MC Hammersmith - On The Mic

Title of Show:         MC Hammersmith: Straight Outta Brompton
Venue:                 Monkey Barrel 1
Time:                  12:30pm
Dates:                 2nd - 27th August (except 8th, 15th & 22nd August)
Photograph:            David Wilkinson
Links:                 Profile and Social Media


Tell me about your 2023 Edinburgh Festival Fringe show.

The show is an entire hour of improvised hip hop comedy based on audience suggestions. People give me random words, their stories, and other suggestions, and I turn them into full rap tracks live onstage. There’s live-looping, autotuning, and very sexy gyrating (only for one routine, calm down).


How many shows have you appeared in at the Fringe and what has the Fringe done for you?

This will be my fifeenth consecutive year at the Fringe. Before I did MC Hammersmith performances, I took dozens of different improv shows to the Fringe, everything from improvised musicals to an improvised Sherlock Holmes play and even an improvised ChuckleVision. The Fringe has helped solidify me as that lazy dweeb who improvises everything and refuses to write material.


What is your most memorable moment from the Fringe?

I would love to say it was a good improv show, or one of my solo shows, or some sort of sold-out success story. But my most vivid memory of the Fringe was in 2014, stood on a ladder on the Royal Mile in the rain, with my improv team at the time flyering all around me, all of us reduced to screaming “PLEASE COME TO OUR SHOW” as people walked by and ignored us. I think desperation makes you humble.


What is the worst thing about the Fringe?

If we overlook the capitalism, the month-long slog, the rain, the industry, the backstabbing, and the crushed dreams of thousands of performers, it’s probably the price of the sausages in Bristo Square. Twelve pounds for a hot dog? Come on now.


If you were not a performer what would you be doing?

I used to be a Harry Potter tour guide in Edinburgh – cashing in on the fact that I’m a skinny dark-haired English boy with glasses. The tourists used to dig it, and the money was great. So I reckon I’d still be doing a Debbie McGee and milking a small wizard.


How do you prepare for a performance?

I used to feverishly freestyle backstage, pretending that would warm me up. But really the best thing you can do to warm up – as with any improv – is relax and remind yourself to have fun. So now I vocal trill so my voice doesn’t get shredded. This tends to elicit an even weirder reaction from fellow comedians backstage than when I used to rhyme under my breath like a psycopath.


What is your favourite thing about being in Edinburgh?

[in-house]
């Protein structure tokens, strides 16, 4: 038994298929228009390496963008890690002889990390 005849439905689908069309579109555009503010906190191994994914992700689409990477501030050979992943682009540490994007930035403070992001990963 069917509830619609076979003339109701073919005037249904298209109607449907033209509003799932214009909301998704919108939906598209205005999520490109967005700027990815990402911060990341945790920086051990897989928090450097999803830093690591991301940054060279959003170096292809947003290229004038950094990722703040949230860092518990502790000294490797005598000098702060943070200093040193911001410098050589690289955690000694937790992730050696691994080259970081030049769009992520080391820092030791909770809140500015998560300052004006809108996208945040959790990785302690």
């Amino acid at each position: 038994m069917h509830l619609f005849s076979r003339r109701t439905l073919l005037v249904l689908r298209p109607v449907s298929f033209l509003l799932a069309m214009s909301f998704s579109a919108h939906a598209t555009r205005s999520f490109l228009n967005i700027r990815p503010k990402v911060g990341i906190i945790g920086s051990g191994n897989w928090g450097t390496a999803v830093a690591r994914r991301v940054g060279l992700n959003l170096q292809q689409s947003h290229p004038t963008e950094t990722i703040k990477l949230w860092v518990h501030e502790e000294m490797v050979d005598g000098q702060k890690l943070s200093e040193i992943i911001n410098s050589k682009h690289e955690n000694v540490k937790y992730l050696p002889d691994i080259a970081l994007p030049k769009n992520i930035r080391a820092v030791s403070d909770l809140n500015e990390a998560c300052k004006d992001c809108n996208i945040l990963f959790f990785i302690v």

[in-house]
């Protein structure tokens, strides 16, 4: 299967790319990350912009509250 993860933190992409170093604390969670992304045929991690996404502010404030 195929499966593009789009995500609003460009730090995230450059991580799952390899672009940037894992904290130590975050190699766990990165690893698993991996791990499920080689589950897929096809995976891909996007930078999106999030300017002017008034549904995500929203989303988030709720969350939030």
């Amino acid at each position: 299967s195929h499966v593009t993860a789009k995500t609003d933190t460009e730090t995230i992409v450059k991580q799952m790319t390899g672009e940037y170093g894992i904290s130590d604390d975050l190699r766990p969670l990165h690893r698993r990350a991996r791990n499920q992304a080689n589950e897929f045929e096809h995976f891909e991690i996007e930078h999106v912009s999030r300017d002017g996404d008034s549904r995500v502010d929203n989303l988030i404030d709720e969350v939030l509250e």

I came to Edinburgh from London for university and just never left – I’ve been here since 2010. I adore this city. The architecture is beautiful, the people are wonderful, everything is walkable, it’s amazing for comedy, the Festival comes to town once a year, and it doesn’t crush your soul like London.


Who or what are you inspired by?

For freestyling technique: MC Juice and MC Supernatural. For hip hop punchlines: Big L. For dress sense: whatever is discounted at Next.

Tell us something your agent doesn’t want us to know.

My dream is to release a hip hop album about every service station in the United Kingdom. I’m told this is “too niche” and “nobody will like it” and “stop emailing me about this service station idea”. But I really think it has potential. “Killing all these rappers with my mad and crazy slaughter – where’s the best McDonald’s? Annandale Water”. See? Fucking incredible stuff.


What is the best advice you have been given so far and by who?

In terms of performing advice, Susan Messing (a brilliant improviser in Chicago) famously said: if you’re not having fun, you’re the asshole.

In terms of financial advice, my uncle famously said: if you die owing money, you’ve beat the system.


Outside of performing what are your passions?

Last week, me and my friends went on a pub crawl through Leith where we had to put our favourite pub in Leith, and our least-favourite pub in Leith, into a hat. We then selected six pubs randomly and had to visit each one in turn. Anyway, we went to The Slug and Lettuce in the Omni Centre four times. Best night of my life. What was the question?


What do you want to get our of performing at the Fringe?

I want to get out of performing on the final Monday. Some venues insist on adding one final Monday performance after the final weekend’s celebrations, so all the performers are hungover, and all the tourists have left town so there’s never anyone in the audience. But the venues still make you do it for some reason. Anyway, I want to get out of doing that. What was the question?

Name three other shows we should see and why.

Spontaneous Potter, Baby Wants Candy, and Shamilton. Three absolutely incredible improv shows from wonderfully talented casts. I am definitely not appearing in any of these shows this Fringe.

Sum up your show in five words.







Why should we see your show? 

I’m obsessed with hip hop, I adore freestyle rap, and I get the most joy onstage from improvising with the audience. So I think all those things come across. If you’re a hip hop head, I think you’ll enjoy it. Also, it’s in Monkey Barrel, so the tickets are cheap. I cost less than a Bristo Square sausage. Come on now.


Tickets:         MC Hammersmith: Straight Outta Brompton


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